(As you can tell by the title, I decided to break this down into parts. I have so much to say and not enough time to put it into one cohesive post, so I am going to take this in parts.)
For whatever reason, I read a fair number of things written by atheists. I’m really not sure why.
It might be my ego wanting to make sure that I didn’t miss some really good reason to not believe in God that would leave me looking like a fool if I hadn’t heard about it.
It might be that I feel strongly that any belief worth having is worth challenging on a regular basis, which would also explain why most of my daily read are liberal blogs.
It might be that I know my boys will eventually face all of the leading criticisms against faith in God, and then some, so I want to be able to prepare them for it. After all, If I can’t respond to an atheist’s charge against my faith, how can I expect to answer the even tougher questions my children will come up with?
My guess is that all of those reasons play a factor.
At any rate, I think it’s time I addressed some of the more common things I read that atheists say that are untrue or otherwise irritating.
I began writing this inclusive of all religions, but I think I should just go ahead and get specific to my own beliefs. I am a Christian. Not just any Christian; one of those conservative evangelical Protestant nut-jobs that believes that God is the Creator and that I have a personal relationship with Jesus. I might as well be up front about it. I promise not to quote from the Bible, but I might throw in a line or two from a Christian rock song, for added lyrical value.
The classic non sequitur that find particularly annoying, mostly for the fact that it is a lazy refusal to engage in a meaningful dialogue, is that the only reason people are Christians is because their parents were. Not only is this completely dismissive of the capacity a person has to question one’s parents’ beliefs, but it completely ignores that fact that (1) many people raised Christian leave the church and (2) many people who are religious do not have the same beliefs as their parents.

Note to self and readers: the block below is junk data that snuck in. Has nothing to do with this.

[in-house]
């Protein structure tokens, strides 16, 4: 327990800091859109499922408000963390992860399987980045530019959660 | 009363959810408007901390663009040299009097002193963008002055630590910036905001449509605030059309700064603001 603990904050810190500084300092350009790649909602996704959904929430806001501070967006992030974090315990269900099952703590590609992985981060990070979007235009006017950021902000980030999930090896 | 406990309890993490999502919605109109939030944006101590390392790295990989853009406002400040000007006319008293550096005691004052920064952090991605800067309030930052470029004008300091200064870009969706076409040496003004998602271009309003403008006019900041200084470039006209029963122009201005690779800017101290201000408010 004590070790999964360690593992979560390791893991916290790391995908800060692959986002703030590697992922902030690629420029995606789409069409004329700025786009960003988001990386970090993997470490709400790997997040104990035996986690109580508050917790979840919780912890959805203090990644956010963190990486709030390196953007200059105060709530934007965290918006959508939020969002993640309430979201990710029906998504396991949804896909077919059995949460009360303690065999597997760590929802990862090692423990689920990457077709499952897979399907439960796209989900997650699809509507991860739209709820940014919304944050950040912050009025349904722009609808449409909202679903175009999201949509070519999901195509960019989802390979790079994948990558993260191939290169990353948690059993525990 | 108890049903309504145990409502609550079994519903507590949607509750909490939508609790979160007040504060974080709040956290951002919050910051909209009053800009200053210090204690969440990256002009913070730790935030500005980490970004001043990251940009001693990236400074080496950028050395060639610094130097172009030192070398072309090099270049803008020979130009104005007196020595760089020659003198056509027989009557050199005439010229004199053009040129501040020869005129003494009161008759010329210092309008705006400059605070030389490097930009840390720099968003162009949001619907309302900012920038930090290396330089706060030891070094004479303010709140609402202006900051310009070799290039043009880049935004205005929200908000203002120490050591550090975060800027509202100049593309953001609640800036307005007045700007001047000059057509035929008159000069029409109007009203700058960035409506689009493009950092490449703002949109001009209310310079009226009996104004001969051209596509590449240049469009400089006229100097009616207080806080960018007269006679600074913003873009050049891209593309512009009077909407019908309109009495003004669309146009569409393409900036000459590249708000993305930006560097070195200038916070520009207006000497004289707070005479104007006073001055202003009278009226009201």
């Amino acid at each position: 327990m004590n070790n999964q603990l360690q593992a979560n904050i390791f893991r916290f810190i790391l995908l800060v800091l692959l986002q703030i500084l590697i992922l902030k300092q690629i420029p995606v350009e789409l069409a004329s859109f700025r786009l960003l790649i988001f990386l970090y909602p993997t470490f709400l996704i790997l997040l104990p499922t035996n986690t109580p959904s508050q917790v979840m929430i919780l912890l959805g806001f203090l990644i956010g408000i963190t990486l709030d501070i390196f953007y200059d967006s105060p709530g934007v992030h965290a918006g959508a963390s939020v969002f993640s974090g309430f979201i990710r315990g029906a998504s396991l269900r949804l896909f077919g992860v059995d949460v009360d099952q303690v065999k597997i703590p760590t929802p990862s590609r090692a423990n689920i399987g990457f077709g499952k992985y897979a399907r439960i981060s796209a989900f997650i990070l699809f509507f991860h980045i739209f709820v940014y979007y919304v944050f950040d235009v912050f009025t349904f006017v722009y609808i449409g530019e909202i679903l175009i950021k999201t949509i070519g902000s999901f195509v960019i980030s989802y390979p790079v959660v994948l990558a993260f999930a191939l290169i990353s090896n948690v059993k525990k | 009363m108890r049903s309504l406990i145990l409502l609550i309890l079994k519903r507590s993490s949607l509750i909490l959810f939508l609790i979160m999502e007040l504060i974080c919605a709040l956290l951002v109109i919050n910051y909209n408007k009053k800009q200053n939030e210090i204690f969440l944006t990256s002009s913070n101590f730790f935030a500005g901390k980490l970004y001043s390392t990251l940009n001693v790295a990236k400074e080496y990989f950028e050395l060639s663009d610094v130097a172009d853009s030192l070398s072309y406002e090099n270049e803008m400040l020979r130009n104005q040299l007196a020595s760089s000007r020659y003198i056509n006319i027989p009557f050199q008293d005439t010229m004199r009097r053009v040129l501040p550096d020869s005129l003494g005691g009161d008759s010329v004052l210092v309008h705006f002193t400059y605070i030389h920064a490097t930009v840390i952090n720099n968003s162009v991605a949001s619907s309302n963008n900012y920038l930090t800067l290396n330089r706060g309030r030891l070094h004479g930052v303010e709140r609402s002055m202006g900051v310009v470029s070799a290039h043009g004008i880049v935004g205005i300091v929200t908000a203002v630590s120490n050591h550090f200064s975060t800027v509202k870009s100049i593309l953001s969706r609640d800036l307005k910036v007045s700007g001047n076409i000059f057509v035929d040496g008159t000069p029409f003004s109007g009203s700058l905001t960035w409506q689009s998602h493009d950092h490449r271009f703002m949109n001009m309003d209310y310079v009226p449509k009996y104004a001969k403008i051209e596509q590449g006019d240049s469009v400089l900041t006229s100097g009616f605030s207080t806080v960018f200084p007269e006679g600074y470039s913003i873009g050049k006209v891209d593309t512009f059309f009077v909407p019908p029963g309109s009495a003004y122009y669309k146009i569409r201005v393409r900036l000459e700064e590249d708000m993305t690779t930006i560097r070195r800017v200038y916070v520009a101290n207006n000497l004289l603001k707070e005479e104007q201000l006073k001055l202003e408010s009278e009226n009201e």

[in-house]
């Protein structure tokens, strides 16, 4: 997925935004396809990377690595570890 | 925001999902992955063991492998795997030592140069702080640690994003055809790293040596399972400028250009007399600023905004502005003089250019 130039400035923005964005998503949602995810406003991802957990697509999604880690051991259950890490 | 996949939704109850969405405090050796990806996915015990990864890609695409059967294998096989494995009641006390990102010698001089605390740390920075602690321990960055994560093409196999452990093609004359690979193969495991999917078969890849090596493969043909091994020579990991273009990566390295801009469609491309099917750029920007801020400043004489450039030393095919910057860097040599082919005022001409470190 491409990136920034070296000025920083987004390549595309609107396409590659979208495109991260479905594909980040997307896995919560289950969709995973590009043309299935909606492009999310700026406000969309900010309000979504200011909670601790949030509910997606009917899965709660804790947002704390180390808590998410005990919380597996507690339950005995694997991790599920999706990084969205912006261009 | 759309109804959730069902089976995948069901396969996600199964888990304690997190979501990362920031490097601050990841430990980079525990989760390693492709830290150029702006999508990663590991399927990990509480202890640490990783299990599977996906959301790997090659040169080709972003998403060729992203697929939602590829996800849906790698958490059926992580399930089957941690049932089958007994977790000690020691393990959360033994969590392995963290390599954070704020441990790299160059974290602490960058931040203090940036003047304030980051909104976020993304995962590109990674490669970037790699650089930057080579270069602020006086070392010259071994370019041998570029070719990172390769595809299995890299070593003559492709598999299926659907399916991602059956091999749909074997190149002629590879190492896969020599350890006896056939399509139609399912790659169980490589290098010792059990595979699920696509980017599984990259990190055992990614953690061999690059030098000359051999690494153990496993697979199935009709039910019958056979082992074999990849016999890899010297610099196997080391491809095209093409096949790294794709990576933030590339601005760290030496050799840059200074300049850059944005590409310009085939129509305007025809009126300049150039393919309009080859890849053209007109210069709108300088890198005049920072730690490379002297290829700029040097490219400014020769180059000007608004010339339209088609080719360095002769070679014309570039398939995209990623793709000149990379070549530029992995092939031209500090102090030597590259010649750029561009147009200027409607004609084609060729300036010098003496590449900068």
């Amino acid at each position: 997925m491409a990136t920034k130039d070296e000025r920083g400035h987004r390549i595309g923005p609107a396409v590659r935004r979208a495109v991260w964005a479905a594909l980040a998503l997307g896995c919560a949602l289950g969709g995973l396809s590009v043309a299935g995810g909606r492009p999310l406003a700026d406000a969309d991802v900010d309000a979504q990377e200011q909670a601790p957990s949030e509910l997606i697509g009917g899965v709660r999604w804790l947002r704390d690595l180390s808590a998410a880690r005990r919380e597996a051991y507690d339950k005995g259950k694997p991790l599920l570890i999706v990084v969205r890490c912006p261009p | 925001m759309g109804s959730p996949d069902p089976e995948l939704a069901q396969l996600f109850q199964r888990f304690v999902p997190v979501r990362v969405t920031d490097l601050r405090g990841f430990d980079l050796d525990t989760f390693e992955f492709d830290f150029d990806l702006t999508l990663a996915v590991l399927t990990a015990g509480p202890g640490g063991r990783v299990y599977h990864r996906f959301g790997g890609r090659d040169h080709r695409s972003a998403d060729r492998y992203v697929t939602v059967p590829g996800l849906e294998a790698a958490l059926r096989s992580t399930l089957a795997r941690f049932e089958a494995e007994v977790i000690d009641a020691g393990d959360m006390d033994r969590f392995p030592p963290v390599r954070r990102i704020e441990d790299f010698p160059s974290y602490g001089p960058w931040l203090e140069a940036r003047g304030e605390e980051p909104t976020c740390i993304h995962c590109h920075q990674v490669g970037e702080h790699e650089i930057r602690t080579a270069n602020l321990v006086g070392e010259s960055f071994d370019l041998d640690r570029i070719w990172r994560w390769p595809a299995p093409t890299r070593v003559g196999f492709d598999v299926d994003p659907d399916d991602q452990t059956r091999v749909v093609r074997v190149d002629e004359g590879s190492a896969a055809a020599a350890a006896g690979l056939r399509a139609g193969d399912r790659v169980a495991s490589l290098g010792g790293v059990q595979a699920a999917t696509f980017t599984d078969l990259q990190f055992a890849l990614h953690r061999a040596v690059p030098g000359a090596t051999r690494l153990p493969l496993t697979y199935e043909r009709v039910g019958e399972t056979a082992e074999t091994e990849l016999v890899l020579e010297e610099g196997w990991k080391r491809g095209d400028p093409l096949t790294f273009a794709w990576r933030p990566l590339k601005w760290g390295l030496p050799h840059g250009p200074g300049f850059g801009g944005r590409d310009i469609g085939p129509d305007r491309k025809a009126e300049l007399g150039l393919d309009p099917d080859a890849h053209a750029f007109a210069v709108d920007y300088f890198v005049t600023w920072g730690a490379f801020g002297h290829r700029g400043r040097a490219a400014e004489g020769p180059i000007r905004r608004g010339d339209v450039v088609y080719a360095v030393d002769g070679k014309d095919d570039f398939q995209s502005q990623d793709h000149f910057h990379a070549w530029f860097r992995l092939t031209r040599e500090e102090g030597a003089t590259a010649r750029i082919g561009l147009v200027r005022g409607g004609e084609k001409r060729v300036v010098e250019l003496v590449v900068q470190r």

I found this survey that indicated that “In the U.S. about half (48%) of adults who stated they have religious beliefs say they share the same as both of their parents.” I didn’t have time to dig into the reliability of that number, but I have always heard that, among evangelicals, there is a fairly hight percent who do not have the same beliefs as their parents.
Anecdotally, my husband and I do not share the religious beliefs of our parents and most of the people I know that are Christians do not either, including every person who has played a direct role in my walk, except one.
I was raised to distrust and avoid organized religion. And further, the one thing that has caused the largest rift between my mother and I, who have always been very, very close, is my strong commitment to Jesus. She is noticeably uncomfortable with it. Not that I shove it down her throat or anything, but I cannot talk about what is going on in our lives without it coming up because He plays a huge role in our lives. So, my faith has come at the expense of some very important relationships.
Other than the fact that it is just insulting and untrue in my case, this claim bothers me because my kids will hear it, but it will be applicable to them. They will have been raised going to church, praying to God, praising Jesus, and, yes, memorizing scripture. The Devil will have a foothold with this one when it comes to them, but I think they will be able to see through it. All the more reason why it is important for me to know what kind of crap they will be hearing in the world.
In part two, I will examine the charge that religion requires blind faith.